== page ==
“I think those two things are probably inherent road blocks that aren’t set up by anybody, they just happen to be natural, but I think those two road blocks actually become part of the thinking.  I mean, let’s face it, guys are sitting in senior corporate offices and they’re looking at a woman and they’re asking the question is she going to get pregnant, is she going to leave, is she going to come back, are we going to invest all of this time and I’m not saying it’s right but I think it’s reality and so the greater number of women that you have, the more that minimizes that sort of view of the pool of talent.”

 

What Strikes Me?


The sheer number of men versus women in the securities industry represents an obstacle for women

 

Most organizations pay lip service to women and diversity

 

Women bearing children means some women exit the business  which further reduces the number of women in the pipeline and the talent pool. Women may come back  to work but it still makes the number of female candidates for available jobs smaller

 

Organizations have not figured out how to make it easier for women given that they bear children and take time off to do it

 

Guys are sitting in senior corporate offices and they’re looking at female candidates and they’re asking questions like is she going to get pregnant, is she going to leave, is she going to come back, does it make sense to invest all of this time and money in her. This is reality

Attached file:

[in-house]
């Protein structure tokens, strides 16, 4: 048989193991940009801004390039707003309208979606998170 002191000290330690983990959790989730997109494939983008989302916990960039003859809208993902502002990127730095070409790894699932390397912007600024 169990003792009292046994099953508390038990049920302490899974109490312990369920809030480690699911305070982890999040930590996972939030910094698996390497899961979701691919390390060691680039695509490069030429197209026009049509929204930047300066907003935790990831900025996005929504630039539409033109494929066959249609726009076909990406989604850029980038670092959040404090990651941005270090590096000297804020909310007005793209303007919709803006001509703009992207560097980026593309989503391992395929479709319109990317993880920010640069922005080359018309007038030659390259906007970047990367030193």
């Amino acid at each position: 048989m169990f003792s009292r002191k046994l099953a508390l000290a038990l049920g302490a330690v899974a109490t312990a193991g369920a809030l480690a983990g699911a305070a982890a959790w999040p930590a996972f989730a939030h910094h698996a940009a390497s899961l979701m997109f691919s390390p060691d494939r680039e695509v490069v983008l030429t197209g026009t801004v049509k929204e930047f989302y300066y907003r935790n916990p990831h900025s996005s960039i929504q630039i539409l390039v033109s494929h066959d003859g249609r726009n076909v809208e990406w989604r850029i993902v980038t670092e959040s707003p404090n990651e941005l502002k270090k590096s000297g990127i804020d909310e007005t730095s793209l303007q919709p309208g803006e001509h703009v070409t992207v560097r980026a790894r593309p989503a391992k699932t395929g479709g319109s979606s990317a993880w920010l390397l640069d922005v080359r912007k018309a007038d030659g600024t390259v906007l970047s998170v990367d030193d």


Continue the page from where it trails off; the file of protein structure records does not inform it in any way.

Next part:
Greater numbers of women  in the candidate pool, minimizes this type of thinking

 

What Strikes You?


Please add your comments.

 

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One Response to “The Beqaj Interview”

Comment from Jed Smith
Time April 3, 2011 at 6:42 pm

I loved this article and interview, which my father in law sent my way. I want to share one of my favorite authors’ words on society and women:
“An accurate charting of American women’s progress through history might look more like a corkscrew tilted slightly to one side, its loops inching closer to the line of freedom with the passage of time–but, like a mathematical curve approaching infinity, never touching its goal. The American woman is trapped on this asymptotic spiral, turning endlessly through the generations, drawing ever nearer to her destination without ever arriving. Each revolution promises to be the revolution that will free her from the orbit, that will grant her, finally a full measure of human justice and dignity. But each time, the spiral turns her back just short of the finish line. Each time, the American woman hears that she must wait a little longer, be a little more patient–her hour on the stage is not yet at hand. And worse yet, she may learn to accept her coerced deferral as her choice, even to flaunt it.” 1991, Susan Faludi – Backlash